Wednesday, December 23, 2009

Their Best Chance of Recovery Is You!

In family support groups such as Naranon, Alanon, and S-anon; we hear the words "Keep the focus on yourself!"and "Mind your own business" over and over again. Yet, at the same time, we hear the oldtimers in the meetings say that, although there are no guarantees of the addict's recovery, their best chance to recover comes from our working our own program, our getting recovered ourselves.

So, you may wonder, how can these two things go together? In other words, if I'm not in their business, running things, getting them to do things my way, how can I be the one to give them the best chance of recovery?

Good question - and here is how it works:

Before we understand our problem (the disease of co-addiction), the solution (sanity), and the plan of action (such as the 12 steps of recovery), all we know is that our loved one is suffering, and so we suffer along with them and try with all our might to fix things for them. We watch them get sicker and sicker, and we ourselves often get crazier and crazier as we try to fix their problem by trying to make them stop using.

Sooner or later, we see that what we are doing does not work. Our resentment grows as we see that not only do they not get better, but they are mad at us for all that we do to try to help. And, as we go down the tubes emotionally and mentally from the stress and strain of the situation, the rest of the world (our other relatives, friends, and people at work and in the neighborhood) sees our deterioration and judges us for it and for putting up with this crazy spouse or child or sibling or parent who is putting us through so much.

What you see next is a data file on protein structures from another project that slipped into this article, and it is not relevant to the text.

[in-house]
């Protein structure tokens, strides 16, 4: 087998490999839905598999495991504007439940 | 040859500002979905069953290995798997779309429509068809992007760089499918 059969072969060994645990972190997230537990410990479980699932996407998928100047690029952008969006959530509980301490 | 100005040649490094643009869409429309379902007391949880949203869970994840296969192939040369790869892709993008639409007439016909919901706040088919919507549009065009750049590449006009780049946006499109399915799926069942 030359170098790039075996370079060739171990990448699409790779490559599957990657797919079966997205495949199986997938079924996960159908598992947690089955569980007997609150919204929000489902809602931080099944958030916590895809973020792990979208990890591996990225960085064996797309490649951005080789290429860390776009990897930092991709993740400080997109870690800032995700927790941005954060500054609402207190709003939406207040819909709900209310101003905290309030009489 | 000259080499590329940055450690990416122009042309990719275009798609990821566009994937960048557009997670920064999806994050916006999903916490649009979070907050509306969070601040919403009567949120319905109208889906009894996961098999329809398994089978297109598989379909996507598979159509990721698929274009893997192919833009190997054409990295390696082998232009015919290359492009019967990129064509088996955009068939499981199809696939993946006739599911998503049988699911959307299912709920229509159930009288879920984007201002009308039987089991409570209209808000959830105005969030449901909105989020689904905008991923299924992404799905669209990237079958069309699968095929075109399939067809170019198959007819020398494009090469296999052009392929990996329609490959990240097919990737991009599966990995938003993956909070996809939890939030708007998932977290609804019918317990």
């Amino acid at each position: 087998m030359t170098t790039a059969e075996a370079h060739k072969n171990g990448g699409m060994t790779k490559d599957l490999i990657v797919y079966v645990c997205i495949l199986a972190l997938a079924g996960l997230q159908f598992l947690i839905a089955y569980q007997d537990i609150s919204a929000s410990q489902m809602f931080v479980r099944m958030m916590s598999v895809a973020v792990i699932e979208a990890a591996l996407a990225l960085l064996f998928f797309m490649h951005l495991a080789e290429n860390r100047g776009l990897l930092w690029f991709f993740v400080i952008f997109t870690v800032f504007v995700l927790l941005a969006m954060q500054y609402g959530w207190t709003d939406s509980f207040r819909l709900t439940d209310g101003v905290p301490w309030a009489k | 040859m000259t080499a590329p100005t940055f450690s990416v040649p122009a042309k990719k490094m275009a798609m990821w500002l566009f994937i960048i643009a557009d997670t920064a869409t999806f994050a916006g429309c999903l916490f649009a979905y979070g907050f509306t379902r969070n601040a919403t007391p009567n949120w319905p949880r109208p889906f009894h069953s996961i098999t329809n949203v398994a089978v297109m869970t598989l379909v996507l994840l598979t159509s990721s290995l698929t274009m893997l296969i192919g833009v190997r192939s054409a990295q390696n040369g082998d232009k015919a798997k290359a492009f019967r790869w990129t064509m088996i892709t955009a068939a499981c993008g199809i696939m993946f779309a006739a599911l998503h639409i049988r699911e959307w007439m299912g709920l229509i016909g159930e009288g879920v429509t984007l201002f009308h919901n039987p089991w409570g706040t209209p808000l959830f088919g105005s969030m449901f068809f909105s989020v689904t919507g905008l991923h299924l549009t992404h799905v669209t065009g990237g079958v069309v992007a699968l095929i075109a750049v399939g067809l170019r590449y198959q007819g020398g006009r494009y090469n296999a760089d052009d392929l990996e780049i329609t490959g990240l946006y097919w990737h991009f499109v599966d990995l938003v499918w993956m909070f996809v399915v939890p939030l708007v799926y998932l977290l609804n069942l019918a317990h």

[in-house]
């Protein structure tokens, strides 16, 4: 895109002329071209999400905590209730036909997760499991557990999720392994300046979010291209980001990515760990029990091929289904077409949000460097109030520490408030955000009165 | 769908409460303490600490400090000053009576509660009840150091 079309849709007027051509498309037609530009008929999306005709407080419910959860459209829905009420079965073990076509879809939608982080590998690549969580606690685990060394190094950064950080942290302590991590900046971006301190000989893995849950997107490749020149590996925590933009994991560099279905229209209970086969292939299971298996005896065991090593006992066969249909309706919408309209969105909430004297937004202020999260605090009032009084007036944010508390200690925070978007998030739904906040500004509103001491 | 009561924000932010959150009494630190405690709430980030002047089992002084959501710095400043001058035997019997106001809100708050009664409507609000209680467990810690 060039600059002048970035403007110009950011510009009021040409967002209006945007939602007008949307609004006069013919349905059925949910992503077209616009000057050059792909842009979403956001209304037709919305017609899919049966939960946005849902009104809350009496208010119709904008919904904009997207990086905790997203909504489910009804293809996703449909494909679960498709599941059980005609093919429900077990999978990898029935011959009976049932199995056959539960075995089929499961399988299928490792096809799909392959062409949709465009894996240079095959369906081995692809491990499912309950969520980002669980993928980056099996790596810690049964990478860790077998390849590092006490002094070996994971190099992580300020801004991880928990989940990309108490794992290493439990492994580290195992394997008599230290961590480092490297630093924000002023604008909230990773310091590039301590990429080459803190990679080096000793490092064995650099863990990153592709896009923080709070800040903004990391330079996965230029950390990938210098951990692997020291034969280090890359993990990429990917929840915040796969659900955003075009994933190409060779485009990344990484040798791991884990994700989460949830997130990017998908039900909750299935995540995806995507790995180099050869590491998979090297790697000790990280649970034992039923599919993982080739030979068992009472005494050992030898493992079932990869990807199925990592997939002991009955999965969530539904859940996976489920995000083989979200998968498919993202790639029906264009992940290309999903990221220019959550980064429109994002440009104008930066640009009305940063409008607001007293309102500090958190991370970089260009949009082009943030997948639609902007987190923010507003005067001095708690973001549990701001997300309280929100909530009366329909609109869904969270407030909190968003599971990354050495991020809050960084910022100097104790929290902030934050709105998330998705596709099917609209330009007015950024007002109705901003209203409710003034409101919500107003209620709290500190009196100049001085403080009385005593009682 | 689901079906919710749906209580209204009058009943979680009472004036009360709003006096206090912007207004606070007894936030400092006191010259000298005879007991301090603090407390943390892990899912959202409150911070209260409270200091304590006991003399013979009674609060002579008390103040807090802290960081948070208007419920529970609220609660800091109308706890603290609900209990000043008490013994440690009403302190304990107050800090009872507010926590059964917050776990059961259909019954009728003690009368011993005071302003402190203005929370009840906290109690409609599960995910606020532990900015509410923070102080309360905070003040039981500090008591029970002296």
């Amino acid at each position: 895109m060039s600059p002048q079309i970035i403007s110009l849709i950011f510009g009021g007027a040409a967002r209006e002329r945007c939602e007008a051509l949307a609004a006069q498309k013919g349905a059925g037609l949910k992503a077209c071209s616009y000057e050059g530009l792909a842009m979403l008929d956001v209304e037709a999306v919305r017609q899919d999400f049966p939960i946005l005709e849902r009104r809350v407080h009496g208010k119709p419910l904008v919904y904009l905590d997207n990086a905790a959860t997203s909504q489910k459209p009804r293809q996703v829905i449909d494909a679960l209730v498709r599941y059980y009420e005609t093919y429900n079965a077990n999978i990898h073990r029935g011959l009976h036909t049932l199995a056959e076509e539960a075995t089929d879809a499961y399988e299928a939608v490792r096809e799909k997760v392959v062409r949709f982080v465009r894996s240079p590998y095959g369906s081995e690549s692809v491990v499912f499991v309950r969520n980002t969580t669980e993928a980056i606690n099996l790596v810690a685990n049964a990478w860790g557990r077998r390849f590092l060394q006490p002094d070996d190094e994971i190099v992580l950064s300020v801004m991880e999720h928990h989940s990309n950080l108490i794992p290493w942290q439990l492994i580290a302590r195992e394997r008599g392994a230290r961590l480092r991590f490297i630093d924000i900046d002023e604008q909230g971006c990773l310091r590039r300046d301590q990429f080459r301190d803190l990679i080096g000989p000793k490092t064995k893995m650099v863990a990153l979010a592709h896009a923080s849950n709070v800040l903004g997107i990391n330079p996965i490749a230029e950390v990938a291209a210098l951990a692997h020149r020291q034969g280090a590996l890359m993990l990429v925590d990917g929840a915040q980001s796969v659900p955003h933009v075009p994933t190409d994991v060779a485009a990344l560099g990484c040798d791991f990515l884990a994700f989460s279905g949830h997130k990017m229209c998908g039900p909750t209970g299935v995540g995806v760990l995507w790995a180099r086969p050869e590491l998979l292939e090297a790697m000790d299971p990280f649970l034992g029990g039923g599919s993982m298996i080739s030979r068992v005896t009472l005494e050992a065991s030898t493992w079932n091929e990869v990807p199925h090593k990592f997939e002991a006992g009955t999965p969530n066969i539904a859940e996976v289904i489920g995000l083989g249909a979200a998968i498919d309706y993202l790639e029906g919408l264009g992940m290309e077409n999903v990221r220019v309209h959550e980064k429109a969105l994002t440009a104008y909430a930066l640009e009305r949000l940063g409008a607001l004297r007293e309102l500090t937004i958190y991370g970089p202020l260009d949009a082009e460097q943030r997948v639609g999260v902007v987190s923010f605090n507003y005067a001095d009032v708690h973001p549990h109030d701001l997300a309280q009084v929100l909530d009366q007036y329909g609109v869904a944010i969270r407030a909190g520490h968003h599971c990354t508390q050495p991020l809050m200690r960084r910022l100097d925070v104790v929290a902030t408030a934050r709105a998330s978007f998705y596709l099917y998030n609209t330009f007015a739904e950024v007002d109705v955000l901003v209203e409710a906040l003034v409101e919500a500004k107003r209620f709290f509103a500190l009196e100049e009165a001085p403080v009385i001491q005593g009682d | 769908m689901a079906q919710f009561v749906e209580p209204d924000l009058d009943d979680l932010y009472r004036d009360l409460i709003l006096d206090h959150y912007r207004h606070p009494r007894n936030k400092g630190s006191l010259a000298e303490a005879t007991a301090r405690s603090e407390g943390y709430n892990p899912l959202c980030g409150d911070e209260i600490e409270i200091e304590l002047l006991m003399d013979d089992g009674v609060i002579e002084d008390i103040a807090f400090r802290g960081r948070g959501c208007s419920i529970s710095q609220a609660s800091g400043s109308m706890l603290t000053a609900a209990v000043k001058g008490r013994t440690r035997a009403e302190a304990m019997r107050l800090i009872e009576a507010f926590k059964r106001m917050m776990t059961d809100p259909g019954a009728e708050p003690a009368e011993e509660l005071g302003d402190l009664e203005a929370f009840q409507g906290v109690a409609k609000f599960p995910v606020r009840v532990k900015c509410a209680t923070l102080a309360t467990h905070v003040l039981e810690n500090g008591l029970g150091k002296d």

So, we come into the rooms or arrive at our coach's door with less of our self-esteem intact than we'd like to have and enough self-righteous indignation to cause an explosion. We feel at once like our loved one's using is both not our fault and  completely our fault.

After awhile, we come to understand that our addict's addiction is not our fault. But, we also begin to see that if we continue to control and enable them in the ways we have been, we may actually be contributing to their inability to get well. At the same time, we learn that if we focus on our own recovery diligently, we will become powerful role models of sane and happy living who our addicts want to emulate, rather than fight or run from.

What does this mean and how does it work?

With each action and interaction, people affect each other. When your addict uses you feel terrible. When you try to help them and are not successful, the natural tendency is to try harder. This push against their behavior causes them to push back even harder. In other words, 'that which we resist persists.'

You may have experienced this in your own life. You have a habit that irritates someone you love. They bug you about it, and if the habit is deeply imbedded in your psyche, you probably find that it becomes even harder to break the more they bug you. And, if they get more insistent and you become less able to fight the urge they are pressing you about, you may even find yourself getting angry at them for bugging you about breaking a habit that you would LIKE to break, but simply can't.

At this point, a cycle of you engaging in the habit, them fighting you and you getting mad at them begins. The worse it gets, the more imbedded the habit gets and the less you are able or even inclined to focus on your role in getting rid of the habit. Instead, you are spending all of your energy fighting the person or people who are bugging you about changing. This is human nature: 'that which you resist persists' and is also at the core of the relationship between the addict and the co-addict when that relationship is NOT working.